The first place we came to was the hill, which presented the most desolate and miserable sight I ever beheld in the bush: the lofty trees stretched one over the other in the most chaotic confusion, charred and blackened, with their bare and spreading branches grappling with each other as if in final deadly struggle; while just beyond where the day before lay the rich black mold, with its thick, soft covering of crisp, dry leaves, nought was to be seen but the bare, flat, water-worn limestone rock, out of which solid bed the fine but now scorched and blackened trees seemed to spring up as if firmly rooted in the solid rock. A scene more utterly desolate I' have seldom viewed; and as if to deepen the effect, the first snow storm of the season, descending in its fleecy shower, threw its cold and dreary mantle over the blighted scene.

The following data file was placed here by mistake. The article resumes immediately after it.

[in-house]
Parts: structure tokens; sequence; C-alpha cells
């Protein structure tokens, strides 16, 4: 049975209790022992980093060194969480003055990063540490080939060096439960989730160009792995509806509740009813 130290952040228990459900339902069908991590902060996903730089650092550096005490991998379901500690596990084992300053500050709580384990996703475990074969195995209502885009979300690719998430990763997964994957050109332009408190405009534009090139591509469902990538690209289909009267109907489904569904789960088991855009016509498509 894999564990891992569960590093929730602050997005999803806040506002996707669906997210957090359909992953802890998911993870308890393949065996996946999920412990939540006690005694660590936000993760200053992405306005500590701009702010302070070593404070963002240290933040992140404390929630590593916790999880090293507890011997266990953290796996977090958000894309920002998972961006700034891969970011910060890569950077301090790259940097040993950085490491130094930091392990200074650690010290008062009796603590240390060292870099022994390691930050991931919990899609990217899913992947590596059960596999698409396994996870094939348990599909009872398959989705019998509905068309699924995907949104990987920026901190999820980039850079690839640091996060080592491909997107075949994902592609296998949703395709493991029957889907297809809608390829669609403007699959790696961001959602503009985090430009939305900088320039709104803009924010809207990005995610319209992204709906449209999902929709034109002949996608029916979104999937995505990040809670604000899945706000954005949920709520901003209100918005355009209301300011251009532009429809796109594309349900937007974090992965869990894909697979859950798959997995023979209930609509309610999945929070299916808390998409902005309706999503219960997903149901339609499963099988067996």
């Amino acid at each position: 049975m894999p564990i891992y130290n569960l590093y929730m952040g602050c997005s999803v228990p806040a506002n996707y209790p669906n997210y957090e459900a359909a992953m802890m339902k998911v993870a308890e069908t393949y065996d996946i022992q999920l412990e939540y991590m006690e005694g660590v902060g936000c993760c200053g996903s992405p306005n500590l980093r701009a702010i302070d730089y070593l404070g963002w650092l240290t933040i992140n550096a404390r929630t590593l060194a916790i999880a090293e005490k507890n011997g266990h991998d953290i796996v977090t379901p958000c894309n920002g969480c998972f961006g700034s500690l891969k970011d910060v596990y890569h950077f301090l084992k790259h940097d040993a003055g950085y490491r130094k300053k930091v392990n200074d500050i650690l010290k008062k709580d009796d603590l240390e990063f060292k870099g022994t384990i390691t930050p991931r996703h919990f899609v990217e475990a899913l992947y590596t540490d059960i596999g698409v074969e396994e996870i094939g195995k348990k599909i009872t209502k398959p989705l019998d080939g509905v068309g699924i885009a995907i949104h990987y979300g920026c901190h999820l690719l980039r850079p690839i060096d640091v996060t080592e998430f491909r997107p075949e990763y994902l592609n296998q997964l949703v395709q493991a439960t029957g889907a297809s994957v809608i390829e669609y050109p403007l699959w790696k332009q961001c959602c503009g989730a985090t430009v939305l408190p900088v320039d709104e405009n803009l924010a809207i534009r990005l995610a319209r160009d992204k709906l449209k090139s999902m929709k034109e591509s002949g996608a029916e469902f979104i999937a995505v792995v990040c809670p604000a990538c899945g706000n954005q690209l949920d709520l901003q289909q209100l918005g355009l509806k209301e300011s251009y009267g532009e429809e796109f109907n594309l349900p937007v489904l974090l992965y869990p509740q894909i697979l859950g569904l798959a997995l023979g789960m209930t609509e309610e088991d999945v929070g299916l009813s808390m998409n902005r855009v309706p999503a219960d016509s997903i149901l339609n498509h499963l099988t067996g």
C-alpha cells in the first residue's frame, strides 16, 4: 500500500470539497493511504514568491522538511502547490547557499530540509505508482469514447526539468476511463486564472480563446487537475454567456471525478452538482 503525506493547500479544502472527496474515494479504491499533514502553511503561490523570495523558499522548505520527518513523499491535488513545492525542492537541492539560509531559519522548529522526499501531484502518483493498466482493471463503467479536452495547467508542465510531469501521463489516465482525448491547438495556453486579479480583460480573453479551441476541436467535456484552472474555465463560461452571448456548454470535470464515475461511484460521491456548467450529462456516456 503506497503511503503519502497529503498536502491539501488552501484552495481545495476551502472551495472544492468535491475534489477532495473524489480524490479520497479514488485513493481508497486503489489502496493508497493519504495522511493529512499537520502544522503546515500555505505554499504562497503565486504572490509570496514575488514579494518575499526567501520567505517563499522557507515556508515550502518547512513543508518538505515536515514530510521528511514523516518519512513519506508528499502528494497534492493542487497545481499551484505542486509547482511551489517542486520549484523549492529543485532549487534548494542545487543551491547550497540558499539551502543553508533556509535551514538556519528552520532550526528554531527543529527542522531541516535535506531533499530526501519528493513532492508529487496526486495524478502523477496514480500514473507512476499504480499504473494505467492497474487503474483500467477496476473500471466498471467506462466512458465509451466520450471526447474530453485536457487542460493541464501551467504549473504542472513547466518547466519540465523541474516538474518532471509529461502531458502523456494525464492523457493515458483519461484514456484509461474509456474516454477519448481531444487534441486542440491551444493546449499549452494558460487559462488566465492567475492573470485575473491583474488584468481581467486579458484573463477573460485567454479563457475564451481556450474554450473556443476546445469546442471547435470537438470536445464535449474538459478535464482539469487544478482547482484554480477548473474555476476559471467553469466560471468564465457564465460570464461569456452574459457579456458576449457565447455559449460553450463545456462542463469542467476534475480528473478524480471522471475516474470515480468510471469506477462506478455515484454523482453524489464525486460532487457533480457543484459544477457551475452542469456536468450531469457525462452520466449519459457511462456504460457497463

The first shock of astonishment having subsided, we proceeded to examine into a phenomenon for which none of us could account, and found that the surface of black mold was only a few inches deep, spread over a laminated limestone rock, which had evidently at some remote period been the bed of a communication between the two lakes; and that the fine timber with which it was covered, sprung up from and was rooted in the interstices with which it was intersected, varying in width from four to eight or ten inches, and in some places very deep, and all filled up with black mold, formed by the accumulation of decayed leaves and other vegetable matter. After a careful examination, being fully satisfied that the whole tract was of the same quality, and totally unfit for agricultural purposes, we resolved to start the next morning for Toronto, and get the Governor's permission to exchange my unfortunate location, and made preparations accordingly. But even in this I found that I had reckoned without my host; as the ice, though not strong enough to be traveled over, was too strong to force a boat through, and there was not even a practicable bush blaze to guide us by land: so that we were virtually imprisoned, and without the assistance of either frost or thaw, would have to remain so.